2. paragraph (which may repeat)

      3. title, author-name, ISBN, price, and paragraph contain text.

    Such sets of rules are expressed in XML syntax in DTDs and schemas (these are different styles of expressing such rules).

    Why make such rules? To communicate. I can now tell you what all my tags are and how they are used correctly. You can now know how to search and how to write software to process my tagged data to extract just the parts you need (for example, the book name, price , and ISBN for your online book catalog). I can use the single tagged XML source to make web pages, printed articles, and other output products.

    If all the journal articles in an online repository such as PubMed Central use the same tags and the same rules, you can search them consistently, write ONE set of software to deal with them, and preserve the intellectual content of the journal articles for years to come.


    Journal publishers were among the first to realize the usefulness of SGML (XML's parent language) and XML. Some of them have been tagging articles since the late 1980's. DTDs are currently the schema language of choice in journal publishing, for a variety of technical and historical reasons. There are several sources for tags sets and DTDs for journal publishers:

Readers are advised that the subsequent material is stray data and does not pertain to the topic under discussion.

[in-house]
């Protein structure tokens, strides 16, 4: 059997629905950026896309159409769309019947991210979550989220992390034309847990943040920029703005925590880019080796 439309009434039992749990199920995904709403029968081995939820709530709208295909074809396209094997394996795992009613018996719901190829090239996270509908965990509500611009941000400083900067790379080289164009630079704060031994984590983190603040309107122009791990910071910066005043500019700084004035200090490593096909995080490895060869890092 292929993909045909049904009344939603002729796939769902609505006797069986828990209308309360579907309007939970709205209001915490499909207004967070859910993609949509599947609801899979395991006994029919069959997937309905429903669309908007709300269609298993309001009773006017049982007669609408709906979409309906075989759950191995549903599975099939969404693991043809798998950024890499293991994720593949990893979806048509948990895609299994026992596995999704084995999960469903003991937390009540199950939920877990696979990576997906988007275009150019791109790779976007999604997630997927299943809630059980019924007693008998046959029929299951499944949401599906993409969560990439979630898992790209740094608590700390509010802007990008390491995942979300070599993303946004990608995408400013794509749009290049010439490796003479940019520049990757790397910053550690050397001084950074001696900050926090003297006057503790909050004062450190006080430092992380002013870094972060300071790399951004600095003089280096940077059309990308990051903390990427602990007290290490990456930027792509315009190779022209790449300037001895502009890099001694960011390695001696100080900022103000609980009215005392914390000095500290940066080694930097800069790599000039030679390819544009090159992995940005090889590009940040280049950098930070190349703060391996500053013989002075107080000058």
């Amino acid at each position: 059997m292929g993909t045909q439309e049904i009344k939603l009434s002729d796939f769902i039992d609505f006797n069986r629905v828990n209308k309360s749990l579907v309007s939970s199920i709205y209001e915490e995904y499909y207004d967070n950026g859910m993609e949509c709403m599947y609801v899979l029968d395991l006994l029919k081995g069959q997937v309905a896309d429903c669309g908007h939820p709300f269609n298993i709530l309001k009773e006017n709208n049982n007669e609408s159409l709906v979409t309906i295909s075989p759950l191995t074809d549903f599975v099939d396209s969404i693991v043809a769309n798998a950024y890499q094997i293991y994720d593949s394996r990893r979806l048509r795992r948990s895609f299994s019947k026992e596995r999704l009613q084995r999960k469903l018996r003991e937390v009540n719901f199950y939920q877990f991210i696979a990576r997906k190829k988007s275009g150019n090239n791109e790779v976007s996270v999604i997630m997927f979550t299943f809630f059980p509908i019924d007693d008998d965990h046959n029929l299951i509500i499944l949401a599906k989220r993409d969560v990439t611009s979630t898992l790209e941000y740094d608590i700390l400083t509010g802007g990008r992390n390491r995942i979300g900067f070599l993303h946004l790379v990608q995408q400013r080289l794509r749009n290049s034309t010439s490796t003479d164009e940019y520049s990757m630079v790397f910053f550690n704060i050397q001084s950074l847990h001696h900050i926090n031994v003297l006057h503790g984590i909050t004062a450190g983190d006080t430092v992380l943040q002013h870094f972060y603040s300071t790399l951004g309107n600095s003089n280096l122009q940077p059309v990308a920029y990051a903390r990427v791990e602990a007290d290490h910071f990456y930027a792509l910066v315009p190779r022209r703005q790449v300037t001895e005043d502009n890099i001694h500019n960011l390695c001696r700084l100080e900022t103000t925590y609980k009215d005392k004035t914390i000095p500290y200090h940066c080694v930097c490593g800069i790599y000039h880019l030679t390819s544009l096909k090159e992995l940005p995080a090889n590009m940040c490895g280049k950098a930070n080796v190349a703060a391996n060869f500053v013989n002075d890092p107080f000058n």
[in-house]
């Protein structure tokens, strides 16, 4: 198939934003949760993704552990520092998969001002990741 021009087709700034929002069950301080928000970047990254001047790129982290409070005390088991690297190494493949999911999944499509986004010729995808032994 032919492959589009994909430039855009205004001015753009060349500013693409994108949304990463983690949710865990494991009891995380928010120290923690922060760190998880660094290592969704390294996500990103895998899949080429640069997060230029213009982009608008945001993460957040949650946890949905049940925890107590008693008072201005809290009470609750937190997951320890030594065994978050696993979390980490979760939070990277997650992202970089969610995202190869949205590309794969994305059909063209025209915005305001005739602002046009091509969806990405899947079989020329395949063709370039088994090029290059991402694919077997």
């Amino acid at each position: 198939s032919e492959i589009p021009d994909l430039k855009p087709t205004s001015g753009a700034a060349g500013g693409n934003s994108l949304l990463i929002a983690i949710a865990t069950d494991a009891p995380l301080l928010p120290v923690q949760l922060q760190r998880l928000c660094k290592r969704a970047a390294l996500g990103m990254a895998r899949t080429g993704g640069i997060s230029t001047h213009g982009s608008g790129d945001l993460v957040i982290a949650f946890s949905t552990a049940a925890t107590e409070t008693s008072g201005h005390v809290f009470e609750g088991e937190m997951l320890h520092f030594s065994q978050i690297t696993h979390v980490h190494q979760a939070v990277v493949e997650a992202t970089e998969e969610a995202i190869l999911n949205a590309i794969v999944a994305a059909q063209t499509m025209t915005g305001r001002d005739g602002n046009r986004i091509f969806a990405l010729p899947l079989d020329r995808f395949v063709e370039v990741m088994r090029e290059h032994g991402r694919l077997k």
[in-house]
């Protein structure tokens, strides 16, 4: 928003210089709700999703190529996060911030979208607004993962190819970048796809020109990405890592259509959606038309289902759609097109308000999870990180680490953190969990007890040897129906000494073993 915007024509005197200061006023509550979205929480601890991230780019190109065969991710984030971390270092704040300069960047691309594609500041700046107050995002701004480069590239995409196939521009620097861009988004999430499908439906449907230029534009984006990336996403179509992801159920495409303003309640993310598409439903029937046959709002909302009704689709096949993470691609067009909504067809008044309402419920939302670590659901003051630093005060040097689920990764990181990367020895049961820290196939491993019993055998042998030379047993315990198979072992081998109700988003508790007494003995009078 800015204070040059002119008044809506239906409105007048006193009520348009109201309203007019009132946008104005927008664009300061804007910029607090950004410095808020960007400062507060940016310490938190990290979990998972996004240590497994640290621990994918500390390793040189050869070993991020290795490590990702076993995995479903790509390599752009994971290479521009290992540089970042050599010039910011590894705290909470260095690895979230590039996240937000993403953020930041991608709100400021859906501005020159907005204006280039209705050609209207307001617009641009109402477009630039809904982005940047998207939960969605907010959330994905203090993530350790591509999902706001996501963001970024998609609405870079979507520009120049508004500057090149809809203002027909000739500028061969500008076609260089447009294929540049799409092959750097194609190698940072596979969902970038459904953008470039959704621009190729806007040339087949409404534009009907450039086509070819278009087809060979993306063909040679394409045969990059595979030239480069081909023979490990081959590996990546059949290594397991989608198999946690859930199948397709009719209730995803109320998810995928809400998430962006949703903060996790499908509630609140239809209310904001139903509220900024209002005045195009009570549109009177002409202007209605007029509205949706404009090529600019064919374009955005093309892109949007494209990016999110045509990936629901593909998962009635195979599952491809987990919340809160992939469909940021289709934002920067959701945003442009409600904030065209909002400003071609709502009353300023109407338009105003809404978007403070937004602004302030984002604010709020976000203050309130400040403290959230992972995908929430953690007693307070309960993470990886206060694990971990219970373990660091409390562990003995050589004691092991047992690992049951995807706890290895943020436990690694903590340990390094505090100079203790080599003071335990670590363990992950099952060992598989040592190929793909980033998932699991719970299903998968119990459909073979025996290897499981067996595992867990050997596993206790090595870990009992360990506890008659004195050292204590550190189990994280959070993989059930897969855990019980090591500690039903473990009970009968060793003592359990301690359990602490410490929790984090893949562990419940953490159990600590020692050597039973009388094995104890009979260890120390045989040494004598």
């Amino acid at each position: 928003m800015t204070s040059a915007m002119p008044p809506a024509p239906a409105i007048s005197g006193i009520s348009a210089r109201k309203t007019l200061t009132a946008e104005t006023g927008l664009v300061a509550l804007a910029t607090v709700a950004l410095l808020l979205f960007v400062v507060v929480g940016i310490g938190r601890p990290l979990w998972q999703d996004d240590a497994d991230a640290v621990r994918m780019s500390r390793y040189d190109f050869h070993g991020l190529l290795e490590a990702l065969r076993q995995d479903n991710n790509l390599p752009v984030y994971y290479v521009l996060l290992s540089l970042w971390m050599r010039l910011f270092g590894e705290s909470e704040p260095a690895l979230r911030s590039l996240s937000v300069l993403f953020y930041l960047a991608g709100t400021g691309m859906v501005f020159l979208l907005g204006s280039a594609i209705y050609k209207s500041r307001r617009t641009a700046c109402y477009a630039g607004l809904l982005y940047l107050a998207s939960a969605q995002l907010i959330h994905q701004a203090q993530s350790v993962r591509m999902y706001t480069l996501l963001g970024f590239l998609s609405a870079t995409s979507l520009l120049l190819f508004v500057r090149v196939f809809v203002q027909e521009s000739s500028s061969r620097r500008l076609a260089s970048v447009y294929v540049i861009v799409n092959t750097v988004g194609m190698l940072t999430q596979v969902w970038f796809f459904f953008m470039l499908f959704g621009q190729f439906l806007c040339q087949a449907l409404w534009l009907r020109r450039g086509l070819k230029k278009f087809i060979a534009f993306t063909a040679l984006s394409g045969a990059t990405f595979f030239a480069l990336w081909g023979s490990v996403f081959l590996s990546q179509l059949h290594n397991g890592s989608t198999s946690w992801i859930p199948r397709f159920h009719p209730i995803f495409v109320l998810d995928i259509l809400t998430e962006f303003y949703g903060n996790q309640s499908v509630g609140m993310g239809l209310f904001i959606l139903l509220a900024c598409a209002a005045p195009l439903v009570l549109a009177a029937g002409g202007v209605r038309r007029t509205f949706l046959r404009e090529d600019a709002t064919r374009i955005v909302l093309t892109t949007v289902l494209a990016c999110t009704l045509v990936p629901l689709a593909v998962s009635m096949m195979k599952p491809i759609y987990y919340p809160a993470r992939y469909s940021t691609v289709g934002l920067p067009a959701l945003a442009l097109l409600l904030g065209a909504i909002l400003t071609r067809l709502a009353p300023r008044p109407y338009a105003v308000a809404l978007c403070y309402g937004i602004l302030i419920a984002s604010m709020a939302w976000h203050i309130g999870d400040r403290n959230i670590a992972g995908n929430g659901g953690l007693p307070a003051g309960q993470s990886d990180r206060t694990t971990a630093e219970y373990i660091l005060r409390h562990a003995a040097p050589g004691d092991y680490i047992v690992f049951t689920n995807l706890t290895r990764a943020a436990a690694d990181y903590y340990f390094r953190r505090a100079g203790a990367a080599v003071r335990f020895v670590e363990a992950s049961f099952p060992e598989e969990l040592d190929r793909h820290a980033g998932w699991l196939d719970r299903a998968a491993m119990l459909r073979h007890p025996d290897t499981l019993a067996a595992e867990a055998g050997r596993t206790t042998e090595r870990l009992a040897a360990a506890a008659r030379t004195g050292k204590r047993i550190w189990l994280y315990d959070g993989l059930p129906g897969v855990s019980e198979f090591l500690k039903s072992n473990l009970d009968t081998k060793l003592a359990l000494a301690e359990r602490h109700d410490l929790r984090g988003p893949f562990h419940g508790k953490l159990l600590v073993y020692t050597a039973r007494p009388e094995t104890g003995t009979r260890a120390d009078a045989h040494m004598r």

1. publisher-written (Elsevier, Wiley, Blackwell, et al.)

    2. consortium written (AAP, ISO 12083, DocBook-Lite, et al.)

    3. repository and aggregator-written

    These tags sets usually describe the structure of a journal article (sections, titles, paragraphs, footnotes, sidebars, etc.) and the metadata (data *about* the article) such as the author's name, the name of the journal in which it was published, the issue number, the starting page for print journals, the publication date, etc. The exact name of each component, what the content can be, and the order of components vary WIDELY from one tag set to another. (Paragraph could be named <paragraph>, <p>, <para>, <text-unit>, or other, and a paragraph may include within its text figures, lists, genus-names, tables, or none of the above. Journal A may identify genes, Journal B map coordinates.)

  5. The New Public DTDs

    Many DTDs are proprietary. Some of the ones available for public use (e.g., ISO 12083) have not been updated to meet modern practice. There are dozens that a publisher could choose.

    The intent of the new Archiving and Interchange DTD is to make a single DTD that reflects the current practices of the XML journal publishing community. The idea is that it be easy to convert from the XML and SGML that journal publishers have now into a single repository format. (1)

Why not use W3C XML Schema?

W3C Schema versions of the Archiving and Interchange DTD and the Journal Publishing DTD are now available.

The DTD authors considered writing the "master" version of these tag sets in W3C XML Schema before we wrote the DTD. We understand that many people want to use XML schemas, and that there are XML tools that use only W3C XML Schema.

We chose to express the "master" version of these tags sets in DTD form for several reasons (described below). This does not mean that there won't be versions in W3C XML Schema, and in RELAX NG, and perhaps in other schema languages as well.